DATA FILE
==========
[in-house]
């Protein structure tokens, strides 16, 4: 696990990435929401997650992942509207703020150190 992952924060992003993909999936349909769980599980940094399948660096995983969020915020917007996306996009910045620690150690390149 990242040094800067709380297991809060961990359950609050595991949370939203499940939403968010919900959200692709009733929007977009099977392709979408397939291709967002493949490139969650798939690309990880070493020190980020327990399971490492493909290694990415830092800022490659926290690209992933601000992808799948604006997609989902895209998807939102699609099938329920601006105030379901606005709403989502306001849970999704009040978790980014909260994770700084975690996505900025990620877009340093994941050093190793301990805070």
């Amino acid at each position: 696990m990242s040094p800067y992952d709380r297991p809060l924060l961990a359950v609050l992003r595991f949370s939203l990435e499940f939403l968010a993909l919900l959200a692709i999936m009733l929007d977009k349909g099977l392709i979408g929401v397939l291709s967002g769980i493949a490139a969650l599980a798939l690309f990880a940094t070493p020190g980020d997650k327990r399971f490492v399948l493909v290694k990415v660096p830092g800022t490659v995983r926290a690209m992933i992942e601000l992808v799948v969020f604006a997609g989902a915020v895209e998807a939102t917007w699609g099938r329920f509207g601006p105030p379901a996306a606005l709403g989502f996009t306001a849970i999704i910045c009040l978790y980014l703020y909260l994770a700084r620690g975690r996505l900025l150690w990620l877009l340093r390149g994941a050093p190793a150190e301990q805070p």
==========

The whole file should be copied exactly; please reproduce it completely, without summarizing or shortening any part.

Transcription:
[in-house]
């Protein structure tokens, strides 16, 4: 696990990435929401997650992942509207703020150190 992952924060992003993909999936349909769980599980940094399948660096995983969020915020917007996306996009910045620690150690390149 990242040094800067709380297991809060961990359950609050595991949370939203499940939403968010919900959200692709009733929007977009099977392709979408397939291709967002493949490139969650798939690309990880070493020190980020327990399971490492493909290694990415830092800022490659926290690209992933601000992808799948604006997609989902895209998807939102699609099938329920601006105030379901606005709403989502306001849970999704009040978790980014909260994770700084975690996505900025990620877009340093994941050093190793301990805070």
């Amino acid at each position: 696990m990242s040094p800067y992952d709380r297991p809060l924060l961990a359950v609050l992003r595991f949370s939203l990435e499940f939403l968010a993909l919900l959200a692709i999936m009733l929007d977009k349909g099977l392709i979408g929401v397939l291709s967002g769980i493949a490139a969650l599980a798939l690309f990880a940094t070493p020190g980020d997650k327990r399971f490492v399948l493909v290694k990415v660096p830092g800022t490659v995983r926290a690209m992933i992942e601000l992808v799948v969020f604006a997609g989902a915020v895209e998807a939102t917007w699609g099938r329920f509207g601006p105030p379901a996306a606005l709403g989502f996009t306001a849970i999704i910045c009040l978790y980014l703020y909260l994770a700084r620690g975690r996505l900025l150690w990620l877009l340093r390149g994941a050093p190793a150190e301990q805070p």